You can also engage donors by asking them to share their expertise. For instance, if they have a marketing background ask them to review the drafts of your new website. If they are an accountant ask for their help in creating your new accounting system. Donors like to be valued for more than just the checks they write us. Keep in mind though, only ask for their expertise if you’re willing to listen to their ideas.

When appropriate, invite donors to participate as customers. You could offer a coupon and make it comfortable for them to invite family and friends to join them. If your new enterprise includes a “soft opening,” invite donors to be a part of that. Ask for their honest critique of their experience.

Listen
Third, listen. With each of these interactions suggested above, listen to how your investors respond and act accordingly. Some questions to consider:

  • Are they investment donors and might want to do that again?  Then keep them in mind if you need additional capital investment or if you embark on another business plan.
  • Are they committed to your mission and would be likely to support other parts of your organization? Look for the next big thing that will intrigue them.
  • Do they like numbers? Keep them updated on the business plan and the adjustments you are making throughout implementation. 
  • Are they more interested in the impact on your mission? Send them stories about how the proceeds change and save lives at your organization. 

Here’s a bonus tip: as you appreciate, engage and listen – a picture is worth a thousand words. Keep the photos coming. Every communication doesn’t have to be a major design work of art. Spontaneous e-mails with photos attached can be very meaningful. When your donor investors visit you, be sure to snap and share photos. When the proceeds of your enterprise impact your mission, share photos. As an example, the photo above is from Margin Mission Ignition 2016 organization Florida Maritime Museum’s Folk School.

According to research by fundraising expert Penelope Burk, donors (and investors) are most interested in knowing that you put their money to work as they intended and don’t mind if you made some mistakes along the way as long as you can show that used those mistakes as learning opportunities. That is reassurance that their money is well spent. Taking the time to steward your social enterprise investors will be time well spent.

A quick note: this blog was written for The Patterson Foundation’s blog. If you’ve never read it, you should. It’s loaded with great information.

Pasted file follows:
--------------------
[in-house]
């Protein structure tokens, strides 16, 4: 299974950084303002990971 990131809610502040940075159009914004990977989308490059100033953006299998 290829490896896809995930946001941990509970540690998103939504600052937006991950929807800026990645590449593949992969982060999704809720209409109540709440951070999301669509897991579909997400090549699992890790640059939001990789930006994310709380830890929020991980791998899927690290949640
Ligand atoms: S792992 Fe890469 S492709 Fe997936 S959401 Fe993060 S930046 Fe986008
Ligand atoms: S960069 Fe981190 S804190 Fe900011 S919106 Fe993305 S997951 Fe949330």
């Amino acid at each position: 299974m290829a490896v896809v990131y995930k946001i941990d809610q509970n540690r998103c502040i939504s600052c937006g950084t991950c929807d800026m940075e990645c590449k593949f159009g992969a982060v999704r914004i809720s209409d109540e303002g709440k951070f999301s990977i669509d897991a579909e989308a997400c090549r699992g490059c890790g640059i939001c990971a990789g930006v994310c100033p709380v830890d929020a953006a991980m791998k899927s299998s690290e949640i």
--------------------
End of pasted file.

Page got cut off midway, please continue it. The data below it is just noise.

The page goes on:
Hand Written Notes: Who to Write

Blank notecards
Image courtesy of phasinphoto at FreeDigitalPhotos.net

Here you sit, pen in hand with a blank note card – now what? In my last 2 blog posts I’ve extolled the virtues of writing hand written notes and talked about some of the occasions that would warrant a hand written note. This time I’m shifting my focus to who should receive those handwritten notes.

I believe that hand written notes should go to more than just donors. Consider these suggestions:

Donors

  • write to a donor who makes a significant gift, remember not just significant to your organization but significant to the donor. Even if the official thank you letter comes from someone else in your organization, send your appreciation for their generosity.
  • send a note to a donor who made a program accomplishment possible bonus: send a photo with the note for extra impact.
  • create a list of donors who have given for a significant number of years and send them occasion notes throughout the year.

Prospects

  • send a note to someone you’ve identified as a prospective donor but haven’t been able to meet in person. Send a photo of something meaningful that demonstrates your mission in action.
  • write a note to a prospect who has indicated interest but you’ve had trouble getting a face to face meeting to follow up. Invite them again for a tour or a visit to your program.

Volunteers 

  • send a note to every volunteer, eventually. Depending on the size of your volunteer workforce, this could be a monumental task. But make a list and get started with a few notes a week. You’ll get to everyone, eventually.
  • look for people who are helping you but you might not have classified them as an official volunteer. For instance, someone who provides valuable advice when you are planning a special event.

Colleagues

  • write a note to the people who report to you thanking them for a job well done. Appreciation should be expressed throughout the year, not just at annual review time, and a personal note is a gracious way to deliver it.
  • send a note to the staff in other departments who make your work possible. None of us could do what we do without the people in surrounding departments. Even if it’s part of their job descriptions, your colleagues will appreciate your appreciation.